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In this study, an original psychometric procedure was used in order to characterize in more detail than in previous studies the different perceptual components of tinnitus, i.e. auditory sensations which are perceived in the absence of a corresponding external acoustic stimulus. Ten subjects with chronic tinnitus were asked to rate on a numeric scale the(More)
The aim of the present study was to investigate the functional organization of the auditory cortex for pure tones of 1, 2, 4, 6, 8 and 12 kHz. Ten subjects were tested with a whole-head magnetometer (151 channels). The location, latency and amplitude of the generators of the N1m (the main component of the response, peaking approximately at 100 ms) were(More)
The inner ear contains receptor cells that oscillate spontaneously, generating waves that propagate backward in the cochlea, ultimately causing sound to be radiated into the ear canal--the spontaneous otoacoustic emissions (SOAEs). Except in rare conditions, these internally generated signals appear to go unheard. The intensity of SOAEs admittedly hovers(More)
A current idea about the persistence of tinnitus is that fixation of this phantom auditory perception in the central auditory system may be influenced by attention to it. The present study investigated the mechanisms of involuntary attention and analysed performance in categorising sounds in tinnitus, simulated-tinnitus and control subjects. The sounds were(More)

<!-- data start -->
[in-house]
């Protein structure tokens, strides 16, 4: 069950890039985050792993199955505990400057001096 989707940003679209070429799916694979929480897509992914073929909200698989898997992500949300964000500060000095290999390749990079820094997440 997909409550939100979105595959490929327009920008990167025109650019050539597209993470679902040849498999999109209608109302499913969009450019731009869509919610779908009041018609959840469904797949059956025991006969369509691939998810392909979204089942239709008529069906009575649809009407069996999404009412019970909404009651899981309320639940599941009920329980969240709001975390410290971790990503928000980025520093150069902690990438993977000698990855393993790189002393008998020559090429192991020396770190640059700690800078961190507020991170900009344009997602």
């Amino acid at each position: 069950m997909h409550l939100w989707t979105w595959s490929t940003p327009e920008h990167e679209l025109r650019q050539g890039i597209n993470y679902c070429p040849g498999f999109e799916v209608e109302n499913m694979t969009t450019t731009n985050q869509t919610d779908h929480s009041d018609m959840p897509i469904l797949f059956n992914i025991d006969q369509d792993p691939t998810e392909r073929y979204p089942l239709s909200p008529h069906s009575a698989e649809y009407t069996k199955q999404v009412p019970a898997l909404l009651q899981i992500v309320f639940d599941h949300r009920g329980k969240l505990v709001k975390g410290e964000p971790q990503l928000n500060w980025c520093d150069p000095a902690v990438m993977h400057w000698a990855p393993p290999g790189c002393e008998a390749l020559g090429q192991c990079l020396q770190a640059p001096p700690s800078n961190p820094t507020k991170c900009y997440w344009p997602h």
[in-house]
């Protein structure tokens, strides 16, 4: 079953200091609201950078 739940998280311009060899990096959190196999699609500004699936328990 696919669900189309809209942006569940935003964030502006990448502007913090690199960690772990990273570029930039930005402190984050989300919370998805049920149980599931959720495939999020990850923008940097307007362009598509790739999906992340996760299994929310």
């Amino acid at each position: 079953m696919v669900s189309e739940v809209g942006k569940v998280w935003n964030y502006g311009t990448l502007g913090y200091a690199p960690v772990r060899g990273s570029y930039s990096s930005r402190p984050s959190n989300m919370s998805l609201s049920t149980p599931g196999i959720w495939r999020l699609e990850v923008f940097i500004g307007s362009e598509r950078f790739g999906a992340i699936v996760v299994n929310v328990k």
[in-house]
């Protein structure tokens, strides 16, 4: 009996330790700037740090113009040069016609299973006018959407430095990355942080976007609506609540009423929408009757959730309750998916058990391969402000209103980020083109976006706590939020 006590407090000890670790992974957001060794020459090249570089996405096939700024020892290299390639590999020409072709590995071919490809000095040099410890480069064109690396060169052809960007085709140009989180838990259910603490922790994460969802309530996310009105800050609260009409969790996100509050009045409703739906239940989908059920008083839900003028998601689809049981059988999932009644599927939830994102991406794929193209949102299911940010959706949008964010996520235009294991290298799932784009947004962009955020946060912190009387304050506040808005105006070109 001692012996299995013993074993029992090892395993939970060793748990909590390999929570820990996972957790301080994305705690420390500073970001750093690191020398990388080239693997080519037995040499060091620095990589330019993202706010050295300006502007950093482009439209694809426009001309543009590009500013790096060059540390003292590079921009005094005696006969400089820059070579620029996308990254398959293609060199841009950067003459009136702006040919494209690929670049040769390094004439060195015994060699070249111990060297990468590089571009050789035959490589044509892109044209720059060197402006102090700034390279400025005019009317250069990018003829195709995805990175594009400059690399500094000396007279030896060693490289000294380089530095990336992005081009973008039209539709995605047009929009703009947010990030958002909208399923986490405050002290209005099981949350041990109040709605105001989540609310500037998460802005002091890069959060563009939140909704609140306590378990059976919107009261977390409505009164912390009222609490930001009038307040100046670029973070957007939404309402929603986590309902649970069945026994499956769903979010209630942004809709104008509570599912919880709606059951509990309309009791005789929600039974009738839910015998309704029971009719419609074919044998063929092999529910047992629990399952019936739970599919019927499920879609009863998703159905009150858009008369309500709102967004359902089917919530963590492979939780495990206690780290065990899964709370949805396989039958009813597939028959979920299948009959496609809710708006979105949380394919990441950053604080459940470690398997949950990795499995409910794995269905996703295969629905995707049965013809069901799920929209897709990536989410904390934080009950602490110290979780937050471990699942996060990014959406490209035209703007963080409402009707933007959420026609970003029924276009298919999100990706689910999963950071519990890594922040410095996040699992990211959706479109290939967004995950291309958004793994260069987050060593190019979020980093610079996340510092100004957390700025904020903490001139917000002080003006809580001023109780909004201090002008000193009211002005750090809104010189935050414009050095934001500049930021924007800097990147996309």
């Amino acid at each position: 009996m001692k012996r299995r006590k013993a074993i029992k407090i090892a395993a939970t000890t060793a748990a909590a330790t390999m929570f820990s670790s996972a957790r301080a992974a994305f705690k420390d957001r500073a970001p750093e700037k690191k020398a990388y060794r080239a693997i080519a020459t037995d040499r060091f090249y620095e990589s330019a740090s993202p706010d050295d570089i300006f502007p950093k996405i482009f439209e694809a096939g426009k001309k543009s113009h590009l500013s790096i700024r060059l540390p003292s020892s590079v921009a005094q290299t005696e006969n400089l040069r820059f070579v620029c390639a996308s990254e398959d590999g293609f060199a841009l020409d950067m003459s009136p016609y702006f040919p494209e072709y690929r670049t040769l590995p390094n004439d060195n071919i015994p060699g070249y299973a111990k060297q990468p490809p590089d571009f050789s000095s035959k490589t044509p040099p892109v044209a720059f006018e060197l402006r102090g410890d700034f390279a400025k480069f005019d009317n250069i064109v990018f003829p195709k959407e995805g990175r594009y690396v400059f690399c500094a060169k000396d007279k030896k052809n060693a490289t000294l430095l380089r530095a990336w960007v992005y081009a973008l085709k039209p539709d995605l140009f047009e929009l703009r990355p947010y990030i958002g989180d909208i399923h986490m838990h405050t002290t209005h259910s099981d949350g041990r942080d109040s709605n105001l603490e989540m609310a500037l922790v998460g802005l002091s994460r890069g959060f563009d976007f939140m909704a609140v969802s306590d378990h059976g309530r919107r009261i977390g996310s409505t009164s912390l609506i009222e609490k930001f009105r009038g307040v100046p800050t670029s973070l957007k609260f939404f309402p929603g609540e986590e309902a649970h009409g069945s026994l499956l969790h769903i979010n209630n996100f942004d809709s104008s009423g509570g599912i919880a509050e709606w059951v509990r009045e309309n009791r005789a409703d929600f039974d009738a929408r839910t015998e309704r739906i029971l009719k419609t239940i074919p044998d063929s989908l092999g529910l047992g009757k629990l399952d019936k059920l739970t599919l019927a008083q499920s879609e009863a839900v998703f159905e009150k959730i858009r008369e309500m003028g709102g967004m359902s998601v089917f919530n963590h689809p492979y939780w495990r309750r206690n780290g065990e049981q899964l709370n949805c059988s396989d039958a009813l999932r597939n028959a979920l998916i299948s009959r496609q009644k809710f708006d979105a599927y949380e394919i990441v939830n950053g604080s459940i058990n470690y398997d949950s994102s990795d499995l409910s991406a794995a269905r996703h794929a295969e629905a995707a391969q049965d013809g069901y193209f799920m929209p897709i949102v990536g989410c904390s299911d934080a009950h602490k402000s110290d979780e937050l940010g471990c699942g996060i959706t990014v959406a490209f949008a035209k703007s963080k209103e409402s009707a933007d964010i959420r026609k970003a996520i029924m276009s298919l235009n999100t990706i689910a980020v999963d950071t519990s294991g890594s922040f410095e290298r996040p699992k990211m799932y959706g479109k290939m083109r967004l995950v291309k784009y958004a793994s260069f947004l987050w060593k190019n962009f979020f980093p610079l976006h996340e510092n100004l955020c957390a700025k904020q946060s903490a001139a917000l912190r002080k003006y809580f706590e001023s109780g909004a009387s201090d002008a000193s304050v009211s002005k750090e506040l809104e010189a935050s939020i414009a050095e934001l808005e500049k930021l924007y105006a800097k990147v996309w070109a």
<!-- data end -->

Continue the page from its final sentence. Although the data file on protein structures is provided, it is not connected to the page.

Earlier data in the literature have shown local improvements in frequency discrimination performance near the cut-off frequency of steeply sloping, high-frequency hearing loss in subjects with cochlear damage. The general objective of the present study was to characterize further the relationships between this effect and various audiometric variables:(More)
A broad consensus within the neuroscience of tinnitus holds that this audiologic condition is triggered by central deafferentation, mostly due to cochlear damage. The absence of audiometrically detectable hearing loss however poses a challenge to this rather generalizing assumption. The aim of this study was therefore to scrutinize cochlear functioning in a(More)
OBJECTIVE The objectives of this study are to identify the presence of tinnitus and classify its different forms, in terms of changes in noise. METHODS Late auditory evoked responses (LAERs) were recorded from Fz in response to 1000 Hz tone bursts of various intensities, in 13 tinnitus-free subjects and in 25 tinnitus sufferers (16 bilateral and 9(More)
Animal research has shown that loss of normal acoustic stimulation can increase spontaneous firing in the central auditory system and induce cortical map plasticity. Enriched acoustic environment after noise trauma prevents map plasticity and abolishes neural signs of tinnitus. In humans, the tinnitus spectrum overlaps with the area of hearing loss. Based(More)
CONCLUSION This paper reviews psychoacoustical and electrophysiological evidence for reorganization of the human central auditory system in case of auditory deprivation and rehabilitation. OBJECTIVE To investigate the plasticity of cortical tonotopic maps in cochlear-damaged subjects. METHODS Frequency discrimination scores were analysed in subjects(More)
Deprivation from normal sensory input has been shown to alter tonotopic organization of the human auditory cortex. In this context, cochlear implant subjects provide an interesting model in that profound deafness is made partially reversible by the cochlear implant. In restoring afferent activity, cochlear implantation may also reverse some of the central(More)